Jewish settlers trying to prevent
Israeli authorities from
dismantling Assael outpost
The settlers parked more caravans and set up tents on hilltops near established Jewish settlements as Israeli authorities removed two more settlement outposts on Sunday.

 

The Israeli occupation forces dismantled the Assael outpost near the southern west Bank city of Hebron after evacuating  its residents who had staged a protest.

 

A second new outpost near the central city of Ramallah was removed by Israeli police.

 

The five newly erected outposts have not been approved by the Israeli government.

 

Four of them were set up near the Jewish settlements of Kohav Ha Shahar, Rehelim, Ofra and Eilon Moreh.

 

“(Israeli Prime Minister Ariel) Sharon wasn’t serious when he said at the Aqaba summit that he would dismantle outposts”, said Yariv Oppenheimer of Peace Now, an Israeli group that monitors settlement activity.

 

“The way it looks now, the people in charge of these areas are the settlers and no-one, not even the Israeli government, is stopping them”, he added.

 

The fifth outpost near the West Bank city of Ram Allah was inhabited, according to the group.

 

It was set up near the Neve Tsuf settlement where a Palestinian resistance fighter shot and wounded two Israeli settlers on Friday.

 

Settlers said the dismantling of three inhabited outposts, scheduled for last Tuesday, has been delayed after they appealed the Israeli authorities’ decision in Israel’s supreme court.

 

Last week, Israeli authorities began dismantling settlement outposts after Sharon pledged on 4 June at the Aqaba summit in Jordan to dismantle “unauthorised” outposts, the name given to settlements not built with Israeli approval.

 

Under international law all Jewish settlements in the occupied West Bank and Gaza Strip are illegal.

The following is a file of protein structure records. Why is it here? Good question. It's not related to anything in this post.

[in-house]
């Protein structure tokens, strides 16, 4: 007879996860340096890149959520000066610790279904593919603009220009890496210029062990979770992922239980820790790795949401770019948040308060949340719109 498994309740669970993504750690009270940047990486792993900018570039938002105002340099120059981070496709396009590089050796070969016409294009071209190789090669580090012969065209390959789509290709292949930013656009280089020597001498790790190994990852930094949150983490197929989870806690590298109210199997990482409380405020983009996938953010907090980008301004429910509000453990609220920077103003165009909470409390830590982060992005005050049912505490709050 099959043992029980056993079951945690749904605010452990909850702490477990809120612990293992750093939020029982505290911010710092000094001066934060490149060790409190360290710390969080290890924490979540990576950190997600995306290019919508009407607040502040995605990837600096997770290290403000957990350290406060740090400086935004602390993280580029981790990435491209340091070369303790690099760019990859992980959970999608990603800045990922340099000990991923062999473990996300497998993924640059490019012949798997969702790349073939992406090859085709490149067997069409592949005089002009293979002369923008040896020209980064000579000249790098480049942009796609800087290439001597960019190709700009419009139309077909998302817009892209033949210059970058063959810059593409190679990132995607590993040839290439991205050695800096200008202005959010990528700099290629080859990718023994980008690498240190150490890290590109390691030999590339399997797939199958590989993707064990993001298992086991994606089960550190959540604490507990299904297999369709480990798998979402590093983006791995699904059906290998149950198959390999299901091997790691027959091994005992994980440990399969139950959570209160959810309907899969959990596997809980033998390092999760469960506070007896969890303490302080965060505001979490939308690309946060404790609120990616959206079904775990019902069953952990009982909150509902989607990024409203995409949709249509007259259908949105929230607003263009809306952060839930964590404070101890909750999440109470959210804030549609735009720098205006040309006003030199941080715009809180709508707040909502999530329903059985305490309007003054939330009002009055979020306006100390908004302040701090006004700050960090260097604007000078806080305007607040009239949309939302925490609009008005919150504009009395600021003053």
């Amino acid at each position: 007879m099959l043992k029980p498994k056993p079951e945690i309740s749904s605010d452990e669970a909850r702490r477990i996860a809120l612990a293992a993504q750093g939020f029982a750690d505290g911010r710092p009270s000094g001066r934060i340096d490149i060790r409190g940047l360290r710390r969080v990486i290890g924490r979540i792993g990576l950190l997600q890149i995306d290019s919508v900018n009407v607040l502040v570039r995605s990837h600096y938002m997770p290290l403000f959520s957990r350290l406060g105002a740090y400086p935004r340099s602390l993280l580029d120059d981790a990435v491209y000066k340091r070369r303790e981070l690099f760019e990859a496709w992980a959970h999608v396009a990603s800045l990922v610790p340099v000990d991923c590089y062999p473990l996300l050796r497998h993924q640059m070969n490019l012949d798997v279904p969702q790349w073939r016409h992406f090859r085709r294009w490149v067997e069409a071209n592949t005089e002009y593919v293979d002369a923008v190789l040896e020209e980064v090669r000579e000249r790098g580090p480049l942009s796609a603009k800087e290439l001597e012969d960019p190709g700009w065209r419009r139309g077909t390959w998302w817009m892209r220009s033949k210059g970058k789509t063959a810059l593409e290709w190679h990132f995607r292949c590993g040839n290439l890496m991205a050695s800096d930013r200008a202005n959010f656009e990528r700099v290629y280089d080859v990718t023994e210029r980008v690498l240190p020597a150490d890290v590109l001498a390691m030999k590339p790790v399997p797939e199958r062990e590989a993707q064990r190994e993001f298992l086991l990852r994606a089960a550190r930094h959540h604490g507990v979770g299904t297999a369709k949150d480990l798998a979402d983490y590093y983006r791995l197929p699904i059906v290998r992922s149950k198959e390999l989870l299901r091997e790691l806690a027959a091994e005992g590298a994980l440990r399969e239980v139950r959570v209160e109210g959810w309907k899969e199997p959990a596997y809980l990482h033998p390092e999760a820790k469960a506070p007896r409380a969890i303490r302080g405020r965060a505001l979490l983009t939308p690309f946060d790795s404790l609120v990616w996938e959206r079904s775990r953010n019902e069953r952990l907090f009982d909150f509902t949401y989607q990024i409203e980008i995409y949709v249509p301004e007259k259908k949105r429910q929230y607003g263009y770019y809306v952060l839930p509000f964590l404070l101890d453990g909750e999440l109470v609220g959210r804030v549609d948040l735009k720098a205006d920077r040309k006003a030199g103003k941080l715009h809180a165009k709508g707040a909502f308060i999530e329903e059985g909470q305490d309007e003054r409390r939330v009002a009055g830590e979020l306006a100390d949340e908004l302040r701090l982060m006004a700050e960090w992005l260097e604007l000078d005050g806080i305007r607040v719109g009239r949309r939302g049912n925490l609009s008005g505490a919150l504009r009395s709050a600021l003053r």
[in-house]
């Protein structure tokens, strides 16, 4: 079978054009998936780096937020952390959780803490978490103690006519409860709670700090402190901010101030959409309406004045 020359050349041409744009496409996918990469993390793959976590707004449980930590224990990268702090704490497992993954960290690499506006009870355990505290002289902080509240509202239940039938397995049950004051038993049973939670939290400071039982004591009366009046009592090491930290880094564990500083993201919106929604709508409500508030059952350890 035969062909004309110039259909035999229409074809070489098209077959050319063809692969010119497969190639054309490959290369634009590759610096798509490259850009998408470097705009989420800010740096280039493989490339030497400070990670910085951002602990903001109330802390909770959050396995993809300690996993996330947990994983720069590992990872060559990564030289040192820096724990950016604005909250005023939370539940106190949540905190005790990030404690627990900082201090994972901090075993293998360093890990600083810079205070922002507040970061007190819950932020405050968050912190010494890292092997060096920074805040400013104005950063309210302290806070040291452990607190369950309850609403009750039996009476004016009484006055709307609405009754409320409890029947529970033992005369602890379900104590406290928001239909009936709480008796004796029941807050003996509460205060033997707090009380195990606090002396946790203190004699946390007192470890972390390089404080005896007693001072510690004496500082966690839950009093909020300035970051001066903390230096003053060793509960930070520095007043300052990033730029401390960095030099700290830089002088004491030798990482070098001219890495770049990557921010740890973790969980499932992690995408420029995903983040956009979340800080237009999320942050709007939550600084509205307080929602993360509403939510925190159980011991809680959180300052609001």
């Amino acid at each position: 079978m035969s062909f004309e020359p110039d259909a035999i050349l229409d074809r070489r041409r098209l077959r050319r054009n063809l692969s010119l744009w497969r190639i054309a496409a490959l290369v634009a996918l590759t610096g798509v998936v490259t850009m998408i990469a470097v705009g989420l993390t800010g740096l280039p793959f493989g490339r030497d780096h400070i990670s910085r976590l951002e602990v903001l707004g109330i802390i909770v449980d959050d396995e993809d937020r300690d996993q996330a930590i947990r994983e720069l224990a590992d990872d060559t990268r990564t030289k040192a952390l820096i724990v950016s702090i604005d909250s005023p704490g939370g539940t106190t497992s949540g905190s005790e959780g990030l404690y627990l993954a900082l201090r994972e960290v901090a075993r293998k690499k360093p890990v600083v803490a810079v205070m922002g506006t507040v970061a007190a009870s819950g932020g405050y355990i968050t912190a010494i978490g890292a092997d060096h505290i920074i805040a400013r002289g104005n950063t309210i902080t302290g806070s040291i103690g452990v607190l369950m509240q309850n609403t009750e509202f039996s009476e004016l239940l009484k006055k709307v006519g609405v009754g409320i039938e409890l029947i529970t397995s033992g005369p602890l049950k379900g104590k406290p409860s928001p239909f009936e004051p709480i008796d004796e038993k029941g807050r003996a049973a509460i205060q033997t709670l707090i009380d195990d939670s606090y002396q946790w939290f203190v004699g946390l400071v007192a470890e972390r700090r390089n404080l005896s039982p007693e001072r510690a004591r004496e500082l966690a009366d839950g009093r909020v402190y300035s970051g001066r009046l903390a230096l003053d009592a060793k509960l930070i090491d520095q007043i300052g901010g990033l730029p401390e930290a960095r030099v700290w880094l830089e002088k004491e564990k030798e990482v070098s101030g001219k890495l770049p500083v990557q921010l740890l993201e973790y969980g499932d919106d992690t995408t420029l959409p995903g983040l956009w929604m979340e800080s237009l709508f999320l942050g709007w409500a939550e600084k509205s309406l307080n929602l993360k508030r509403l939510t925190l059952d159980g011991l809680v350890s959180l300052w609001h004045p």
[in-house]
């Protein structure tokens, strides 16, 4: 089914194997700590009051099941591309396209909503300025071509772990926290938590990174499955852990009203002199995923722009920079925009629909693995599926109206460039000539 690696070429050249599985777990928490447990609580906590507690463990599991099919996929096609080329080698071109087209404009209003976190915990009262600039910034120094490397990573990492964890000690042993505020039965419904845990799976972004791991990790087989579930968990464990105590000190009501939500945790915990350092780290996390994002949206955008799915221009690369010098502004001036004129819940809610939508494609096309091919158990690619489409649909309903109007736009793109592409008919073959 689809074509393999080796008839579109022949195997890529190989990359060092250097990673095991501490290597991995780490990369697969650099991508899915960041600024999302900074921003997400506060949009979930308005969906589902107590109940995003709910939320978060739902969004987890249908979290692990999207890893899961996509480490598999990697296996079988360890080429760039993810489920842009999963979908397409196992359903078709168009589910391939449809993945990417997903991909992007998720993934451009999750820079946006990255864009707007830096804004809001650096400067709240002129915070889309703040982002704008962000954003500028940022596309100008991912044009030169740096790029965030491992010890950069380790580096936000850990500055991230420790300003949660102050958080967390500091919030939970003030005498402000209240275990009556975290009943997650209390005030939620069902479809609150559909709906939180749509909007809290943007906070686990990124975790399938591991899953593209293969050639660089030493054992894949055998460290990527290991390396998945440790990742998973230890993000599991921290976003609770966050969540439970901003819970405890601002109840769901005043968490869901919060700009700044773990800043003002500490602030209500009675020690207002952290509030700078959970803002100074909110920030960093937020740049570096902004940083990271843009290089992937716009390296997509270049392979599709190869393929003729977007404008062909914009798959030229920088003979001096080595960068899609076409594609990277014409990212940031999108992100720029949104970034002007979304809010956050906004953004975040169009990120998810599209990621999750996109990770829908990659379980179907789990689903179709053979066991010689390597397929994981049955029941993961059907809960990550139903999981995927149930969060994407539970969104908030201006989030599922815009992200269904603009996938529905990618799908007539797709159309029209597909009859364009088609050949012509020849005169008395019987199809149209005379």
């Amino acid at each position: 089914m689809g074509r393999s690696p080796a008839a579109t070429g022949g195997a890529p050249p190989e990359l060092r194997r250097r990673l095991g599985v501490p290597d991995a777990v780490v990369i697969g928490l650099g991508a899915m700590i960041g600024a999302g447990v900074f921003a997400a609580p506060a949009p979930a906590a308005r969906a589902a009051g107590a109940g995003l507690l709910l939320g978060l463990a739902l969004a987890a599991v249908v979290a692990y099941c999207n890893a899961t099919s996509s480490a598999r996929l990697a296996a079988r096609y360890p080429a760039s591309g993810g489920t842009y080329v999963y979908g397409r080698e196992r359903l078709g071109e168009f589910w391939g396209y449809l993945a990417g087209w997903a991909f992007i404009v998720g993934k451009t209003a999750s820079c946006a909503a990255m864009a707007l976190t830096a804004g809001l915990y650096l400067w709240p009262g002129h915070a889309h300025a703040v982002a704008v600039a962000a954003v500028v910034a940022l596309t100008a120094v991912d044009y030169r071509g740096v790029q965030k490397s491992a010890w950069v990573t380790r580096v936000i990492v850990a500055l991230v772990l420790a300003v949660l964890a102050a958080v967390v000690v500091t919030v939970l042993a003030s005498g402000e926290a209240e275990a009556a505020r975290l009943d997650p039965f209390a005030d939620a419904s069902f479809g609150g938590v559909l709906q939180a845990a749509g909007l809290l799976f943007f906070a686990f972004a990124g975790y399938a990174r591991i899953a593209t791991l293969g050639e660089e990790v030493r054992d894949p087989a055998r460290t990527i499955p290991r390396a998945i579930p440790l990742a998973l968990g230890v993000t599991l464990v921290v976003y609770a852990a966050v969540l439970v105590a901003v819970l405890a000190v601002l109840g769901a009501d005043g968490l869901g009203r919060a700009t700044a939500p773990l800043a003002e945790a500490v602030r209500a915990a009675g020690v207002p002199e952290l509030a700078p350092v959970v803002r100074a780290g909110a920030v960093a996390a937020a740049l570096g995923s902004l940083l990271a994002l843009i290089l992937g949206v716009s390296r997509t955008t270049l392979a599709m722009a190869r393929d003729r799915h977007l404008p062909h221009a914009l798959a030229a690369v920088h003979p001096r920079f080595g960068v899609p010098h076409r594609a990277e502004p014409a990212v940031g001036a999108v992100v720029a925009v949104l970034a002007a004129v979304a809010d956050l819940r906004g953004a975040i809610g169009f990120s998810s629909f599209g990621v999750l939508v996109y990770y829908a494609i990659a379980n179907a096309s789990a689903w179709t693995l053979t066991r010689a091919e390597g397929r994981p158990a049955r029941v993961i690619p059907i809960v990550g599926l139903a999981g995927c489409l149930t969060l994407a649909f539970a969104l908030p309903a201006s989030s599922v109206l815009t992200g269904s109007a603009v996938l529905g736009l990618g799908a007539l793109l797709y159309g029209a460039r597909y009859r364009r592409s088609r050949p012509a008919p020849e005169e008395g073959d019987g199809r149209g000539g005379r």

Jewish settlers vowed to set up
two for each settlement removed

Sharon's pledge was in line with Israel’s commitments to the “road map” plan.

 

The plan calls for dismantling settlement outposts established since March 2001 without Israeli government approval and for a freeze on construction inside settlements authorised by the government.

 

An Israeli Defence Ministry spokeswoman said there were plans to remove “some other isolated outposts soon” but that a decision has not been made yet as to when and where.

 

A spokesman for YESHA, an umbrella organisation for Jewish settlers in the Occupied Territories, vowed to challenge the Israeli decision to remove the outposts.

 

“For every outpost that is dismantled, we will set up two new ones”, said the spokesman, Ezra Rosenfeld.

 

Rosenfeld said the “road map” was a disaster for Israel.

 

More than 200,000 Jews live in some 150 government-authorised settlements which have become a thorn in the quest for a lasting peace.

 

They either claim they have a biblical right to the West Bank or are tempted by government housing subsidies.

 

Jewish settlements are heavily protected by Israeli forces. Their inhabitants are armed and have so far killed a number of Palestinian civilians, including children.